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Researchers Use Nanoparticles To Block The Heat From The Australian Sun - New Product

Australian researchers at the University of Technology in Sydney have found a way to use nanoparticles to allow light through glass but block most of the heat.

Current technology uses thin silver films to block infrared light but allow the transmission of visible light. The researchers doped a polyvinyl butyral laminate sheet with rare-earth lanthanum hexaboride (LaB6) nanoparticles and sandwiched it between two sheets of clear glass. They found that at nanoparticle concentrations of 0.03 wt%, visible sunlight was reduced by 41% and transmitted heat was reduced by 71%. They have been experimenting with concentrations as low as 0.01 wt%.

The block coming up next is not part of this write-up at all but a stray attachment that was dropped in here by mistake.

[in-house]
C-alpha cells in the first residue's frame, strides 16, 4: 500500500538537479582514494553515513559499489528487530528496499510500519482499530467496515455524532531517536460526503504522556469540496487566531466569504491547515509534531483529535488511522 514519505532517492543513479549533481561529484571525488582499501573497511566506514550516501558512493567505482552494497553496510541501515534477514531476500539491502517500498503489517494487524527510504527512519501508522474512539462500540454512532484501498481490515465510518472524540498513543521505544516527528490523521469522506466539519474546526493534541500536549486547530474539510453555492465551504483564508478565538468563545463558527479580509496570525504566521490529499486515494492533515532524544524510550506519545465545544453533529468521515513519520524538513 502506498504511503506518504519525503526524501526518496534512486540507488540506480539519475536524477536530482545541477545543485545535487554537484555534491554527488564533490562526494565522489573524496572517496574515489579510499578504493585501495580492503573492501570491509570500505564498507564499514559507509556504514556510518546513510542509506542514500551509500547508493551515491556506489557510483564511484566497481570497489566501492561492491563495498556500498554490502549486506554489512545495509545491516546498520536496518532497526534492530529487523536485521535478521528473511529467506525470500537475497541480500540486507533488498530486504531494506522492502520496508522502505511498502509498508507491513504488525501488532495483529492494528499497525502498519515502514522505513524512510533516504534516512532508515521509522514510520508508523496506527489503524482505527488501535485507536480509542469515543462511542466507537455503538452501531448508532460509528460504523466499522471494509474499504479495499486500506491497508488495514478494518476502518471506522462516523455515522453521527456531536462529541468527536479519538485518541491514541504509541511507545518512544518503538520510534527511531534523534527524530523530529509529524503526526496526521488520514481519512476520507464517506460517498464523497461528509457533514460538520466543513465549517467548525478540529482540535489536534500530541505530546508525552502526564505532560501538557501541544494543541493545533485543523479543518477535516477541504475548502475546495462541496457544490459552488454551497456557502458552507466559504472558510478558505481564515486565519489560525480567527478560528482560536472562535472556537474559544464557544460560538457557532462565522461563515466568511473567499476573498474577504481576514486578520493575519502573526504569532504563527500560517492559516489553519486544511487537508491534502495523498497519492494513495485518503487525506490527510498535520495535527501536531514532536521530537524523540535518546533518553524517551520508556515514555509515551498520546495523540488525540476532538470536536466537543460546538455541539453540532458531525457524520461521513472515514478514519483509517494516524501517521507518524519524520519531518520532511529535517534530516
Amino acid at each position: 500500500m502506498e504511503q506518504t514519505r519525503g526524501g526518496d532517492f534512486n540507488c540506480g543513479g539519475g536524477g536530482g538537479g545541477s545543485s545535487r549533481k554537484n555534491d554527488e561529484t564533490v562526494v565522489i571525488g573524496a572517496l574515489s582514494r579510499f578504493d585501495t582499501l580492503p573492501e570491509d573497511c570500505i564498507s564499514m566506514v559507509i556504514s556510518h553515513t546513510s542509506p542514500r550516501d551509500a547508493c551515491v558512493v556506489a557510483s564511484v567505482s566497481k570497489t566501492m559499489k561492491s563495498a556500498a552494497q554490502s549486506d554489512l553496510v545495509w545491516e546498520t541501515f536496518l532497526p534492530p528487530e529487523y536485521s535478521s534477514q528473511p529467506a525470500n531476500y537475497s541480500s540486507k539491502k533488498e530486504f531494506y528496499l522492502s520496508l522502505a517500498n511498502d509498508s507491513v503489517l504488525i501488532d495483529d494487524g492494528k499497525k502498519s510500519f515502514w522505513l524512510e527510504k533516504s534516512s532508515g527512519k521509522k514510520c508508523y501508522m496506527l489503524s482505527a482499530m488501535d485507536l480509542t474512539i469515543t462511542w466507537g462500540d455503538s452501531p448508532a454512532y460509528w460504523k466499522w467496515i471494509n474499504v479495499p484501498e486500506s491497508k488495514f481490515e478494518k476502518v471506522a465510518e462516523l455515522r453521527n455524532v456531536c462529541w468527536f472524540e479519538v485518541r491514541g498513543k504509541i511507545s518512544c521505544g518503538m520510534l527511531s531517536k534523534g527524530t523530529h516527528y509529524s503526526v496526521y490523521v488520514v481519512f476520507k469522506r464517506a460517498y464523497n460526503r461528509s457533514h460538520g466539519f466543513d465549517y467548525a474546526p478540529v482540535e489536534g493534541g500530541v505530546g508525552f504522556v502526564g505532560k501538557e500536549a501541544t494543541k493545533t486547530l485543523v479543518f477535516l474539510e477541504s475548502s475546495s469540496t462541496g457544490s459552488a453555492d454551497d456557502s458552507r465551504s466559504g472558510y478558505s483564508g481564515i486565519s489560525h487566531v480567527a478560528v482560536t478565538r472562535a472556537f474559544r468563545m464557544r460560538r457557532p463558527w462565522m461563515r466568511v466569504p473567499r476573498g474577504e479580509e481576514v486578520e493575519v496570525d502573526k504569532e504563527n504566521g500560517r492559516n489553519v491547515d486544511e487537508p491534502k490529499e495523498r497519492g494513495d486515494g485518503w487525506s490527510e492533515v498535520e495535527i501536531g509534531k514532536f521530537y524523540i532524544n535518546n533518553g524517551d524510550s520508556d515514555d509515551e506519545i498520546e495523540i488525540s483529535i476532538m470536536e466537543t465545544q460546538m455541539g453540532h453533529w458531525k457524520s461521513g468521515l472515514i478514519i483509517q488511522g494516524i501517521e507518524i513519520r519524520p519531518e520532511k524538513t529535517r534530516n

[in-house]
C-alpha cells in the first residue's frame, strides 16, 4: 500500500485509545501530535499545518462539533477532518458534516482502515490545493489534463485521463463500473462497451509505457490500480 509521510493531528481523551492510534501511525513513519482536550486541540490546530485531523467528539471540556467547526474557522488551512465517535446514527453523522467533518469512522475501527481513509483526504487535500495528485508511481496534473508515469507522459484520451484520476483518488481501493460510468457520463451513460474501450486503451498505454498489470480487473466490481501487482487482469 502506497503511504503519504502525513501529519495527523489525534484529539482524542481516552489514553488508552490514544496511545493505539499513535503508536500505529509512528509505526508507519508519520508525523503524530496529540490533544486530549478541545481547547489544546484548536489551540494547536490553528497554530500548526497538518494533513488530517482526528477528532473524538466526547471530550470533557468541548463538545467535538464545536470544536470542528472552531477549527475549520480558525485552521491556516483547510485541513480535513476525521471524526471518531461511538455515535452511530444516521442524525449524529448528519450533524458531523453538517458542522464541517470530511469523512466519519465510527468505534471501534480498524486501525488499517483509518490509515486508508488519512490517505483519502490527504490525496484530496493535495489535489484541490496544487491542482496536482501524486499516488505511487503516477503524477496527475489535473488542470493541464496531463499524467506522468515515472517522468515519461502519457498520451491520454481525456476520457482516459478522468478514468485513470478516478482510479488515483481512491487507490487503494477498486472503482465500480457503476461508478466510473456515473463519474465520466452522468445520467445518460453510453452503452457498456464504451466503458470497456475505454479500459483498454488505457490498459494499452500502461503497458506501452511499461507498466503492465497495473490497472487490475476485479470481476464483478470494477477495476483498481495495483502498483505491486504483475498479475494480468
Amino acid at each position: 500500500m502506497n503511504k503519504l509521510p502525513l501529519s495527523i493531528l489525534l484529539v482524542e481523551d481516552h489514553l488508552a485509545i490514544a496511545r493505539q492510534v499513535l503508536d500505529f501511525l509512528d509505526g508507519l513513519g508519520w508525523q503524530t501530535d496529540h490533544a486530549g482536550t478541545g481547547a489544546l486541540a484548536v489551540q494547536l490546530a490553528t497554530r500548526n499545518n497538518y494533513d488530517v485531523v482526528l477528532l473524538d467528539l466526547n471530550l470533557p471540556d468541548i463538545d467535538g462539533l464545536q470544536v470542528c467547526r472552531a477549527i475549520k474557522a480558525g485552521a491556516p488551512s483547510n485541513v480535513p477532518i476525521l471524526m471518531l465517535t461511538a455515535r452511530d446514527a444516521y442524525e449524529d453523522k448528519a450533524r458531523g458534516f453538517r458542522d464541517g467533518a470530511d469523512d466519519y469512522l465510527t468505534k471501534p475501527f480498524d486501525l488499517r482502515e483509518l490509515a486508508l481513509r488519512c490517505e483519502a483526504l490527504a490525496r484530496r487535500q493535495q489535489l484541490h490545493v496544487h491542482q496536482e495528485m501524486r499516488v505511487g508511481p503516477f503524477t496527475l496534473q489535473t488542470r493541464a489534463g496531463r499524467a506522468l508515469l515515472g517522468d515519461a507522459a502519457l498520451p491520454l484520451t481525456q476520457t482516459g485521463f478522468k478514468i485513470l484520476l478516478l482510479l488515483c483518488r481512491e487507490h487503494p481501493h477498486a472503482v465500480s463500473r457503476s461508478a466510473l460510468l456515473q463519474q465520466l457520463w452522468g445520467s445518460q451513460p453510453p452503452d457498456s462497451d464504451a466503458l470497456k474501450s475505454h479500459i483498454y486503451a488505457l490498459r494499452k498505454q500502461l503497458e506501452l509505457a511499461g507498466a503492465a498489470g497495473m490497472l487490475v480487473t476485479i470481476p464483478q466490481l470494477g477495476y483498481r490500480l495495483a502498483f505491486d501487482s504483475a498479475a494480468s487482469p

The LaB6 works well as it has a resonance peak around 1000nm and therefore absorbs much of the near infrared light in the wavelengths that contribute to heat around 750 to 1300nm.

Higher concentrations of nanoparticles would decrease the transmitted hit but also lower the amount of visible light passing through the glass. The low concentrations currently being used still allow the windows to look transparent but they have a slight green tinge and appear blueish at certain angles.

Posted 9th July 2003

Date Added: Mar 4, 2004 | Updated: Jun 11, 2013
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